Tucson Youth Poetry Slam Preps for Its Championship Saturday: 5 Years of Empowering Youth

Three years ago, Eva Sierra didn't know what a poetry slam looked or sounded like. 

During a school field trip to Tucson, the Douglas teen got to check out a gathering by the Tucson Youth Poetry Slam. She was hooked. The spoken word and all therapeutic emotions that derive from having a room full of attentive ears listening to your thoughts penetrated her soul and never left. She's been non-stop slamming since October 2012.

Sierra's slam at last year's championship (you can check out more TYPS on their YouTube):

Sierra became such a regular presence with the group—even though she resides about three hours away—they even invited her to become a member of the staff. 
"Writing is a coping mechanism, I always feel good after I slam," she says. "The topics they were covering like sexuality and abuse and culture...that really got my attention and inspired me to write about my own personal issues."

Self-expression, self-love, empowerment, think critically, your voice matters—they all have influenced the foundation of TYPS since its inception, and for the past five years it's been around. 

The group is part of Spoken Futures, Inc., a collaboration between Sarah Gonzales—known for her social justice work in the LGBTQI community and beyond with her group Truth Sarita Consulting—and Logan Phillips—one of the brains behind Sonoran Strange, a local educator and the DJ guilty of getting Tucson addicted to cumbia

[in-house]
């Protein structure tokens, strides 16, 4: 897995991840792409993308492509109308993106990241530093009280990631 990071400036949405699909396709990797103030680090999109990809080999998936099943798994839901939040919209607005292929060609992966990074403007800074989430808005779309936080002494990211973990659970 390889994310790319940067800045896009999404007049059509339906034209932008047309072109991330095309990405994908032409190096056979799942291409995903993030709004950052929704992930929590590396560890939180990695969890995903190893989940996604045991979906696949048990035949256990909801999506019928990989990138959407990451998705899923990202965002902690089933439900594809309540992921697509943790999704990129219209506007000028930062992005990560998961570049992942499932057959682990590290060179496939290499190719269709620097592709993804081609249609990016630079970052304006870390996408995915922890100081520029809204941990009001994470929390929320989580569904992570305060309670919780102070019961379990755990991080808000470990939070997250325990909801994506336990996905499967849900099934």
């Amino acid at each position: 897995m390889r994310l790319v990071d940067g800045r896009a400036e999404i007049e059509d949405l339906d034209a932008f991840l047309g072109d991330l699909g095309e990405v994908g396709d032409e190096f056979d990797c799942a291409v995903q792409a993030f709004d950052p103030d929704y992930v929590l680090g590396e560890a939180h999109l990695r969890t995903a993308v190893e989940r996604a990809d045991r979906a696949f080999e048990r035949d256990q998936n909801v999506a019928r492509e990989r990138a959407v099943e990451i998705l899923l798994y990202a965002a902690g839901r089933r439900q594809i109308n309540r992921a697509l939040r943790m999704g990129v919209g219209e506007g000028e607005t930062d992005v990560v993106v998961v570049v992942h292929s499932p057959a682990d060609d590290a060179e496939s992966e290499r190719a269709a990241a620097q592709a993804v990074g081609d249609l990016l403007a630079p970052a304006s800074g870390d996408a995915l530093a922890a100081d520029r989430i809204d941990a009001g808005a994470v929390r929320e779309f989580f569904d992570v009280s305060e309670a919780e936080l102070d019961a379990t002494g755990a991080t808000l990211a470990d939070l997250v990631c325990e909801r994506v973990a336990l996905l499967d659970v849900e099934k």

Gonzales and Phillips are the guiding forces but the marketing and other backstage prepping is in the hands of the youth, who are between ages 12 and 19.

"We are not just trying to make a bunch of spoken word poets, we are trying to support young people and their leadership," Gonzales says. "Using poetry, writing, having them perform it, it is another language. It's about the voice. For young people to share what it is that they think about different issues and how they impact them."

On Saturday, after a successful poetry slam season, the group is hosting its fifth All City Poetry Slam Championship, where everyone gets to share some of the original work they've been creating and then a winner is chosen. (Sierra says it's more about getting their message out there. The competitiveness doesn't get the best out of anyone.)

It doesn't feel like number 5 to Gonzales. And, although it gets bigger every year, it still feels very much like family—an extended family that keeps getting more members as time passes by.

"There is a lot of community building that happens all year round," she says. "Everyone starts out differently. A lot of young people need encouragement because they have been told that their voice doesn't matter."

How does it feel to see the teens grow physically, emotionally and mentally?

"It silences me," she says.

The slam poets come from all regions of Southern Arizona, some traveling down here from Florence and Douglas like Sierra. 

Sierra has been involved with bringing poetry slam to the borderlands of Douglas, and is pulling strings to get youth from Agua Prieta, Sonora involved, as well. They have events at coffee shops, including readings and workshops.

"Douglas is such a small town, you don't much stuff like that at all, and a lot of these people have seen so many things, living in a community with two cultures, it really comes through the writing," Sierra says. 

The All City Slam Poetry Championship is taking place this Saturday at the UA's Gallagher Theater. It's free and begins at 1 p.m. Other help for the event comes from Casa Libre, Bentley’s House of Coffee & Tea, ASUA Diversity, among others. For more information visit TucsonYouthPoetrySlam.org.